Clinton compares email attacks to White House controversies

Hillary Clinton Defends Using Private Email Server Again On Meet The Press

NEW YORK (AP) -- Hillary Rodham Clinton on Sunday again defended her use of a private email server while she was secretary of state, comparing the multiple investigations to Republican-led probes into her husband's administration more than two decades ago.

"It is like a drip, drip, drip. And that's why I said, there's only so much that I can control," she said in an interview on NBC's "Meet the Press." "I can't predict to you what the Republicans will come up with, what kind of, you know, charges or claims they might make."

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Clinton compares email attacks to White House controversies
Representative Susan Brooks, a Republican from Indiana, questions Hillary Clinton, former U.S. secretary of state and 2016 Democratic presidential candidate, not pictured, during a House Select Committee on Benghazi hearing in Washington, D.C., U.S., on Thursday, Oct. 22, 2015. Under scrutiny for her handling of the Benghazi attacks and her use of a private e-mail server, Clinton plans to invoke the memory of slain U.S. ambassador Christopher Stevens to defend her approach to diplomacy, saying they shared a common belief in the need for America to lead. Photographer: Pete Marovich/Bloomberg via Getty Images
Democratic presidential candidate Hillary Clinton speaks at an event at the New York University Leonard N. Stern School of Business in New York on July 24, 2015. The Justice Department said it had received a request to probe whether Hillary Clinton mishandled sensitive government information by using her private email for State Department business. 'The Department has received a referral related to the potential compromise of classified information,' a department official said in a brief statement that confirmed in part a story that first appeared in The New York Times. AFP PHOTO/ KENA BETANCUR (Photo credit should read KENA BETANCUR/AFP/Getty Images)
NEW YORK - MARCH 10: Former U.S. Secretary of State Hillary Clinton speaks to the media after keynoting a Women's Empowerment Event at the United Nations March 10, 2015 in New York City. Clinton answered questions about recent allegations of an improperly used email account during her tenure as secretary of state. (Photo by Yana Paskova/Getty Images)
Hillary Clinton answers questions from reporters March 10, 2015 at the United Nations in New York. Clinton admitted Tuesday that she made a mistake in choosing for convenience not to use an official email account when she was secretary of state. But, in remarks to reporters after attending a United Nations event, she insisted that her email set-up had been properly secure and that she had turned over all professional communications to the State Department. AFP PHOTO/DON EMMERT (Photo credit should read DON EMMERT/AFP/Getty Images)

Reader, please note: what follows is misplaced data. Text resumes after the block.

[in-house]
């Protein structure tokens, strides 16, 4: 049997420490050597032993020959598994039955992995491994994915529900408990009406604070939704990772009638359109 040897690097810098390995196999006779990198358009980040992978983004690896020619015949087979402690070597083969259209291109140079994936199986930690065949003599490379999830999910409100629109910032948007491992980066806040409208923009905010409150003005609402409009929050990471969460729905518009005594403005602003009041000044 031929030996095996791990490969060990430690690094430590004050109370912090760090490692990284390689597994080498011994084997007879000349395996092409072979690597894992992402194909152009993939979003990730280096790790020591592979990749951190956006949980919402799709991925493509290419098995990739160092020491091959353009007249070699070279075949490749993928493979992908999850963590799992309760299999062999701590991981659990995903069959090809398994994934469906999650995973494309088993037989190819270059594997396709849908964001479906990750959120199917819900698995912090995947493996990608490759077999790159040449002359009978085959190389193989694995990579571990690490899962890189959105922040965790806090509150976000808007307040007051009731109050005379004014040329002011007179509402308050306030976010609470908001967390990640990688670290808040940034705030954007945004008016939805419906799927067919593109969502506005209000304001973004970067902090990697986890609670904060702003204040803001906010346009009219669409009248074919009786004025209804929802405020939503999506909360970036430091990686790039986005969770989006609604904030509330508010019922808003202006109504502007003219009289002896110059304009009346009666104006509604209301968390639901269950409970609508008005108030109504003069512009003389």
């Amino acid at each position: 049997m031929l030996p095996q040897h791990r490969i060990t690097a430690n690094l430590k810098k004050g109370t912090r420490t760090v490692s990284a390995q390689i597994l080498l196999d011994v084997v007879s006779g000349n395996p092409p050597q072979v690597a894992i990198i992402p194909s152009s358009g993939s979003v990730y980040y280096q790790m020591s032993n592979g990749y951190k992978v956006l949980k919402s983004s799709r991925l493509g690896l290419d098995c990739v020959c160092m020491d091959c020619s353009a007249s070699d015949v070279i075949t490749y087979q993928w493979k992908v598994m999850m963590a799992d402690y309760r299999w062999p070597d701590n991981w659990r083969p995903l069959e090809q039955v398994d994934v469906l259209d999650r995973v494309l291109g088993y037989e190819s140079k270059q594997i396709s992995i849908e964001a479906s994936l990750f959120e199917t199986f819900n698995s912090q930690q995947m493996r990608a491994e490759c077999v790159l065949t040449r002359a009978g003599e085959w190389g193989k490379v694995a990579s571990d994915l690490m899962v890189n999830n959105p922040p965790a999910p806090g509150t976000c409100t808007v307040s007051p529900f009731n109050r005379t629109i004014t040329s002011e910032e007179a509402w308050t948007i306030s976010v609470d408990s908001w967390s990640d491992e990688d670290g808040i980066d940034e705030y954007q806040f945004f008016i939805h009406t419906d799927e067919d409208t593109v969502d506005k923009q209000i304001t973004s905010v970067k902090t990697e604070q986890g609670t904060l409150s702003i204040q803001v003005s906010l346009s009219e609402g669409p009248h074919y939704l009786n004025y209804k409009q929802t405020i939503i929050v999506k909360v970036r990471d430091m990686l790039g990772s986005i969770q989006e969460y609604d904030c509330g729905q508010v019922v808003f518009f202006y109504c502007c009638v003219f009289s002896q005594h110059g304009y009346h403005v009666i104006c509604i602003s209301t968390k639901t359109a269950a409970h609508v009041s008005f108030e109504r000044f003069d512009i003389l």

NEW YORK - MARCH 10: Former U.S. Secretary of State Hillary Clinton speaks to the media after keynoting a Women's Empowerment Event at the United Nations March 10, 2015 in New York City. Clinton answered questions about recent allegations of an improperly used email account during her tenure as secretary of state. (Photo by Yana Paskova/Getty Images)
NEW YORK - MARCH 10: Former U.S. Secretary of State Hillary Clinton speaks to the media after keynoting a Women's Empowerment Event at the United Nations March 10, 2015 in New York City. Clinton answered questions about recent allegations of an improperly used email account during her tenure as secretary of state. (Photo by Yana Paskova/Getty Images)
NEW YORK - MARCH 10: Former U.S. Secretary of State Hillary Clinton speaks to the media after keynoting a Women's Empowerment Event at the United Nations March 10, 2015 in New York City. Clinton answered questions about recent allegations of an improperly used email account during her tenure as secretary of state. (Photo by Yana Paskova/Getty Images)
NEW YORK - MARCH 10: Huma Abedin (R), aide to former U.S. Secretary of State Hillary Clinton, looks on during a news conference following Clinton's keynote speech at a Women's Empowerment Event at the United Nations. Clinton answered questions about recent allegations of an improperly used email account during her tenure as secretary of state. (Photo by Yana Paskova/Getty Images)
WASHINGTON, DC - MARCH 03: Chairman Trey Gowdy (R-SC) and other members of the House Select Committee on Benghazi speak to reporters at a press conference on the findings of former Secretary of State Hillary Clinton's personal emails at the U.S. Capitol on March 3, 2015 in Washington, D.C. The New York Times reported that Clinton may have violated the law by using a personal email account for official business at the State Department. (Photo by Gabriella Demczuk/Getty Images)